“For my residency interviews, which were panel interviews, I wanted to be as prepared as possible, so I scheduled three practice sessions with BeMo. Practicing with instructors who had experience interviewing themselves and knew exactly what the interviewers were looking for was invaluable. They also gave me structures to answer any question that came my way, even if I hadn't specifically prepared for it. They also bounced ideas back and forth with me and gave me new ideas for different question answers, so that I had just more things to think about. They kept me in check in terms of timing of my responses and my body language - things that I wouldn't be able to check myself for. So it's super helpful having someone else just interviewing you as practice. Overall, the most important thing that I took away from the sessions was confidence. I shook all my nerves during the practice interview sessions and I walked into the real interview sessions knowing that I had practiced and I practiced these answers with another person who was a professional. They had helped me improve my answers to the best they could be and helped me match into my residency program.” – Natasha, BeMo student

Another important tip for your interview practice: you don't want to memorize your answers, but you want to ensure you’re hitting the most important points during your responses and that you feel comfortable and confident. If you want professional feedback on your interview performance, you can ask an IMG residency consultant for interview prep help.

Send thank-you letters

Remember to send thank-you letters to program directors within 48 hours after your interview. Include your name, interview date, and ideally, the names of your interviewers. Sending thank you letters after an interview is a nice way to leave a good impression!


1. Is there anything else I can do to increase my chances of getting noticed by the program of my choice?

There are some things you can do that could give you a competitive edge, which we outlined above such as getting US or Canadian clinical experience through rotations, getting LORs from American or Canadian physicians, a lot of research experience, and an USMLE Step 1 score above 250. It is a great idea to participate in opportunities that are offered near the place where you would like to practice. For example, during your medical school studies, you can plan to take an elective over the summer in the city where your desired program is located. By getting to know some of the local professionals, you can later ask them for a letter of reference when applying to your desired position. Familiarity with local professionals can increase your chances of getting a desired position. Forming relationships and having a recognizable name with doctors and residents who are related to your desired program could become a great advantage during the application process – you will be more than just a name on a piece of paper. Another tip is to try and reach out to program directors and current residents. This can also help in becoming a candidate who stands out more, plus it will allow you to learn more about the program, and potentially help in getting observerships.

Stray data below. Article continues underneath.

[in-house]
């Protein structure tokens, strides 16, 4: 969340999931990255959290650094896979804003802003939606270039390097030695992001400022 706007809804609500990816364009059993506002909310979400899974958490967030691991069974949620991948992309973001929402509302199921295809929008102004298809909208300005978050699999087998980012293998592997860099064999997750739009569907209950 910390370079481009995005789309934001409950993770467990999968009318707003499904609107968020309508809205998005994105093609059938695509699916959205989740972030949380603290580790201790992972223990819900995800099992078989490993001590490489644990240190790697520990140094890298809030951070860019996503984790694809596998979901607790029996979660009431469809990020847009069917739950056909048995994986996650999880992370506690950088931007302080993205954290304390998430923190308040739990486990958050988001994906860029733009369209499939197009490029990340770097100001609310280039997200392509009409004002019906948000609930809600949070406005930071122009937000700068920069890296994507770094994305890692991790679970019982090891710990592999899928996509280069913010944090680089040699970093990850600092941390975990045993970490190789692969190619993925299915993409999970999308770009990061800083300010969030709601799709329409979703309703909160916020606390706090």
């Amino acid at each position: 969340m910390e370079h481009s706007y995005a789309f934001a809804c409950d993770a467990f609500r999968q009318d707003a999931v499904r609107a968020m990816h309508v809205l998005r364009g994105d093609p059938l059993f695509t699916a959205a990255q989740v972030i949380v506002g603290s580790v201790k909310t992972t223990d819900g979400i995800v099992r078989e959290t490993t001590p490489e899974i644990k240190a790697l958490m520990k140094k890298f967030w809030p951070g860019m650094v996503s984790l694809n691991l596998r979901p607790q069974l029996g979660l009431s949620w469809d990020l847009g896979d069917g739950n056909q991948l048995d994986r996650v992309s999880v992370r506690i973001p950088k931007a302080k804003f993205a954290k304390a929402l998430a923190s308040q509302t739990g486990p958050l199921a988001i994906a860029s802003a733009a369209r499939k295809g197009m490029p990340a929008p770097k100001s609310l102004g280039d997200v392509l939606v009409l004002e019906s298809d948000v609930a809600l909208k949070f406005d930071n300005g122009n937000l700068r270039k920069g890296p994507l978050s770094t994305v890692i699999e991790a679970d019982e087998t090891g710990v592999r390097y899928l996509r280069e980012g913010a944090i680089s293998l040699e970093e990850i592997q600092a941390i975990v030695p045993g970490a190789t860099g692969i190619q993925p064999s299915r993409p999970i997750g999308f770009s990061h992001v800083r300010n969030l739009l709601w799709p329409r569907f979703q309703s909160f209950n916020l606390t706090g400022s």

2. What if I get asked about my rank order list during the interview?

For CaRMS, programs and applicants are not obliged to discuss where they are going to be ranking each other. So, generally, for Canadian programs, this is not a question you need to worry about. For US programs, while it is not likely to come up during the interview, let them know that you really enjoyed learning about the program and it's educational components, as well as meeting the faculty and residents, and then state that you will be making decisions about your rank order list once all your interviews are finished. This way, you'll be respectful but honest, and you don't have to state exactly where you'll rank each program.

3. What should I put in my letter of intent?